Looming threat

| Updated on: Dec 08, 2021
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The central bank cannot afford to ignore the threat posed by inflation for too long

The Reserve Bank of India’s Monetary Policy Committee (MPC) has done right in maintaining status quo on policy rates and in continuing an accommodative monetary policy stance. The new Omicron variant of the Covid-19 virus that is once again leading to lock-downs and closure of international borders has greatly increased the uncertainty regarding growth, making the central bank revise the Q3 2021-22 growth forecast to 6.56 per cent from 6.8 per cent projected in the previous meeting; the full year target is however being retained at 9.5 per cent for this fiscal. With private consumption and private capital expenditure yet to revert to pre-pandemic levels, the central bank is right in waiting for sustained growth trajectory. This is especially so as there are strong headwinds to growth caused by expected volatility in financial markets due to monetary policy normalisation of central banks, continued global supply bottle necks and elevated fuel prices.

While the central bank is right in focusing on supporting growth, it cannot shrug aside the risks posed by inflation. The inflation forecast for 2021-22 has been maintained at 5.3 per cent citing reasons such as expected correction in vegetable prices due to good rabi crop, supply side interventions by the Centre to bring down prices of edible oil and recent correction in crude oil prices. But the RBI seems to be ignoring the renewed spike in crude oil prices this week which indicates that market is not as worried about the Omicron variant as policy makers and that global demand is likely to remain strong. Similarly, elevated global prices of edible oil and high core inflation are not likely to come down in a hurry. It’s a little surprising that the RBI is continuing with its view of inflation being transitory, while other central banks such as the Federal Reserve are finally beginning to acknowledge that high inflation is likely to persist longer than originally anticipated. While the RBI is in a wait and watch mode for now, it may soon need to resort to monetary tightening to control price increases since price stability is among the significant drivers of growth.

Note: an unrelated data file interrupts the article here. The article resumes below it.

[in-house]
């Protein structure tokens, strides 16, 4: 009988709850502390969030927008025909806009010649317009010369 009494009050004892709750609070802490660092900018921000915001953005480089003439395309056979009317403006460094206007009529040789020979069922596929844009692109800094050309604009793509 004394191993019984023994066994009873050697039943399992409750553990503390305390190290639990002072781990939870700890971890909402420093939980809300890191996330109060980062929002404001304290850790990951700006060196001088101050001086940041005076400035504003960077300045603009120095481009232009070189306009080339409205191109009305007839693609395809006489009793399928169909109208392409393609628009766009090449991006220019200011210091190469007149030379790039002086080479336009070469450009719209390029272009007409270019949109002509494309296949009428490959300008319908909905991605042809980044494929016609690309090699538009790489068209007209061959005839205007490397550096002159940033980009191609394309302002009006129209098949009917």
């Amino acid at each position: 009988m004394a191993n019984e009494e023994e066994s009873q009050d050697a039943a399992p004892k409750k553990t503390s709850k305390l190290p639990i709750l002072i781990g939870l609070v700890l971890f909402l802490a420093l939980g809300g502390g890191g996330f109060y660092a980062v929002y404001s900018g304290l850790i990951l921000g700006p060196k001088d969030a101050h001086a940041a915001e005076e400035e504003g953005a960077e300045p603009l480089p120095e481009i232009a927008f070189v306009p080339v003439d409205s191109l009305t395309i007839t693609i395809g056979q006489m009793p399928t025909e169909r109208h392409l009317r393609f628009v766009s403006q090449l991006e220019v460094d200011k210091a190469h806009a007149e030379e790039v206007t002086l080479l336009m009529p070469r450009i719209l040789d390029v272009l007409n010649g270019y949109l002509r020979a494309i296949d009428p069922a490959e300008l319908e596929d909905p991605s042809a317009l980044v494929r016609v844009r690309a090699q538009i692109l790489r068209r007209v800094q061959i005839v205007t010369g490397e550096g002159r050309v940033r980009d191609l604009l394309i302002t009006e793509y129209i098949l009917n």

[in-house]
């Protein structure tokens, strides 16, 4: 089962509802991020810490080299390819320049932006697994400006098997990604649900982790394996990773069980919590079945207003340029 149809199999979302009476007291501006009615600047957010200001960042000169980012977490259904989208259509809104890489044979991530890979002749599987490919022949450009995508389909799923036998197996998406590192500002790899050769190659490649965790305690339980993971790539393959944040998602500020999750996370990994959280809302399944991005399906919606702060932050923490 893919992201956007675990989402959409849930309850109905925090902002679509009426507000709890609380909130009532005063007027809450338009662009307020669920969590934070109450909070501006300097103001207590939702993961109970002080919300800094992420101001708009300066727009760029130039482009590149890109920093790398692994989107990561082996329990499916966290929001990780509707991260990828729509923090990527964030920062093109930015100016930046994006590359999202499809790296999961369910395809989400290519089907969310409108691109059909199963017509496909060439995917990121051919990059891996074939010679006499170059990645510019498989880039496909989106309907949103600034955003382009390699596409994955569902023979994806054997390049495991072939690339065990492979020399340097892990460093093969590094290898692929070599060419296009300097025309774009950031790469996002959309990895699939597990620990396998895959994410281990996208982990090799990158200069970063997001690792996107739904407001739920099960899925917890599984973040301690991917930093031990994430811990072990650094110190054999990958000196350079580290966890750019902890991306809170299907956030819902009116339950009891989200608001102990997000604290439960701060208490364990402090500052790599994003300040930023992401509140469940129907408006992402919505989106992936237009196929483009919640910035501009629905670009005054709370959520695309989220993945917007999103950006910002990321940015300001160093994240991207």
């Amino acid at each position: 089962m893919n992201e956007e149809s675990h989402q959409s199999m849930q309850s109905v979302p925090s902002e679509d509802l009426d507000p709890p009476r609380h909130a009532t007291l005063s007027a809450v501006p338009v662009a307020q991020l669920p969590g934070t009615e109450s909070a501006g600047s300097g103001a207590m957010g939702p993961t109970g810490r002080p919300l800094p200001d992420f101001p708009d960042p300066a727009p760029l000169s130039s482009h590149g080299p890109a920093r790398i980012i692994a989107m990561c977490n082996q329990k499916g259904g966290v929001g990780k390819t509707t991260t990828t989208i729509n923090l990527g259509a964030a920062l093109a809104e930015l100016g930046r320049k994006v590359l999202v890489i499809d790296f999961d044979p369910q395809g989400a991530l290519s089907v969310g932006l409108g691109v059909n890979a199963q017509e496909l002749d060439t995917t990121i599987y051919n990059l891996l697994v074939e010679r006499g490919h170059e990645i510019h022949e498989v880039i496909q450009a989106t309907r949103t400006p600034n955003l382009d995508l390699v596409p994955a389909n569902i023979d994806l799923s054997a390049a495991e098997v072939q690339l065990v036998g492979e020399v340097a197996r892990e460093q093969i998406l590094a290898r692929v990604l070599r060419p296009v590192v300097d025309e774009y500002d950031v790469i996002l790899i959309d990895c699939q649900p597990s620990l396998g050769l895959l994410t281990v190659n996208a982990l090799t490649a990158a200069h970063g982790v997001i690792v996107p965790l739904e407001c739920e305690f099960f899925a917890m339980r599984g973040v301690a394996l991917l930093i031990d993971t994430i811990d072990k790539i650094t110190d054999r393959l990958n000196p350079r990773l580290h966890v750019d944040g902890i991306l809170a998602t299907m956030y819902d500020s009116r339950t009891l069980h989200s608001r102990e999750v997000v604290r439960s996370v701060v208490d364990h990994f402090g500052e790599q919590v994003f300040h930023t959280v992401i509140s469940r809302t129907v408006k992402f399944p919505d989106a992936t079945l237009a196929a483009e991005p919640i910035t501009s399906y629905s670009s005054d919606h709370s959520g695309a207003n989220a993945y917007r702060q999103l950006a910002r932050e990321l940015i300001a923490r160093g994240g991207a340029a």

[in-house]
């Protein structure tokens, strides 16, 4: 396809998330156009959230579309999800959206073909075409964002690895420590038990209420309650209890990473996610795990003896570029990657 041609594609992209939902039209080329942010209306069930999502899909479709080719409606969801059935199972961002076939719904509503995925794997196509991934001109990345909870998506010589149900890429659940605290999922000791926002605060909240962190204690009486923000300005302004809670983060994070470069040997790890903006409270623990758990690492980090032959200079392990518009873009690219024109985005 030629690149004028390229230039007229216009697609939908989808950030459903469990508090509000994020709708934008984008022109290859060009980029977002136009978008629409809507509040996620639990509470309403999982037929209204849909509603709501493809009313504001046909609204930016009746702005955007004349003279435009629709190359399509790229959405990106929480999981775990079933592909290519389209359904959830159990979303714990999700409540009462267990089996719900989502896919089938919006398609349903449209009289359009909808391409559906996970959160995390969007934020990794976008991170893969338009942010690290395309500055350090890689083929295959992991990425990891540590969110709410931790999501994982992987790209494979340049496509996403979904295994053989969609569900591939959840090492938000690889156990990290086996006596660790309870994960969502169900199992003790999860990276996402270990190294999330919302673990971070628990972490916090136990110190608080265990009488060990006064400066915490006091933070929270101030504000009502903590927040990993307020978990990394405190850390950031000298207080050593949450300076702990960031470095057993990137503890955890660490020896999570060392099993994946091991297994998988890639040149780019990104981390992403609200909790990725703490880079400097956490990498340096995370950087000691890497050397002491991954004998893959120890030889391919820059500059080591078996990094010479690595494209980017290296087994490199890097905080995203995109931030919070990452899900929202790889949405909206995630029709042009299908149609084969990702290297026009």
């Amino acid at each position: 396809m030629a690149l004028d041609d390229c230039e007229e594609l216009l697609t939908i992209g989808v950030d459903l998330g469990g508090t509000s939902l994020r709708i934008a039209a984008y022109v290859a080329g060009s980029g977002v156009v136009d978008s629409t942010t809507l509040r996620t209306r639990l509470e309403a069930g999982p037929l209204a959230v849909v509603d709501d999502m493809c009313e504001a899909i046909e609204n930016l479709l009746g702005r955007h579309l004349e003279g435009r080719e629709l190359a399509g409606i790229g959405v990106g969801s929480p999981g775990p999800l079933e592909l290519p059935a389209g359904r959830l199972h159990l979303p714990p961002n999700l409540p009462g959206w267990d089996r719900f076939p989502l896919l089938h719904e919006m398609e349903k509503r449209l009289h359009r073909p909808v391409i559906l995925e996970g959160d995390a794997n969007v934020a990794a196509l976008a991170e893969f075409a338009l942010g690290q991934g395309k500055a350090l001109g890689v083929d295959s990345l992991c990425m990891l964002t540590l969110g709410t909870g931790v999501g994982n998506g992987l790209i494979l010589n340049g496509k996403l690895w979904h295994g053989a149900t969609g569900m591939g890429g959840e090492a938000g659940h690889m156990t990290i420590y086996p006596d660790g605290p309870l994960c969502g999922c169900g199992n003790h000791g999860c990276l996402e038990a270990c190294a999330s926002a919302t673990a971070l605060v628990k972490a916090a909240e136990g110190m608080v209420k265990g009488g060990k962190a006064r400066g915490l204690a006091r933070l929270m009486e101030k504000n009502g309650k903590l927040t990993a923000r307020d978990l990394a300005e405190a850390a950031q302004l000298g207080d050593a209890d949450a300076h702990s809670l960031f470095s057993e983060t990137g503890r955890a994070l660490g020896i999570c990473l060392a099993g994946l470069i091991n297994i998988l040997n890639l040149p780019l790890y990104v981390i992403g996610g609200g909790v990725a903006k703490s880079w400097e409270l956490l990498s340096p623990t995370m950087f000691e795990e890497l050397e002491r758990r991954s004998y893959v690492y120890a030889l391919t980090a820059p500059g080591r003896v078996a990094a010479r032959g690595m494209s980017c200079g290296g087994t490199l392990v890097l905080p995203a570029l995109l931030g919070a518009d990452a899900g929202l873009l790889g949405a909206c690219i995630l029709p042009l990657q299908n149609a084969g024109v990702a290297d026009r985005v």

The RBI has also not given any guidance on reducing the surplus liquidity in the system, and has instead decided to continue rebalancing the surplus by shifting it from fixed rate reverse repo window to variable reverse repo rate auctions of longer maturity. While this move will help RBI control the short-term interest rates and move them closer to the policy rate, it does not impact the overall system liquidity. It’s clear that the RBI does not want to rock the boat in any manner as of now given the growing uncertainties, but it may have to start planning monetary tightening soon, especially with other central banks embarking on this path. Allowing banks to prepay the outstanding amount availed under TLTRO 1.0 and 2.0 and withdrawing the special dispensation allowed to banks to borrow up to 3 per cent of their net demand and time liabilities under the MSF window will help reduce the surplus liquidity in the system somewhat, but it may not suffice.

Published on December 08, 2021

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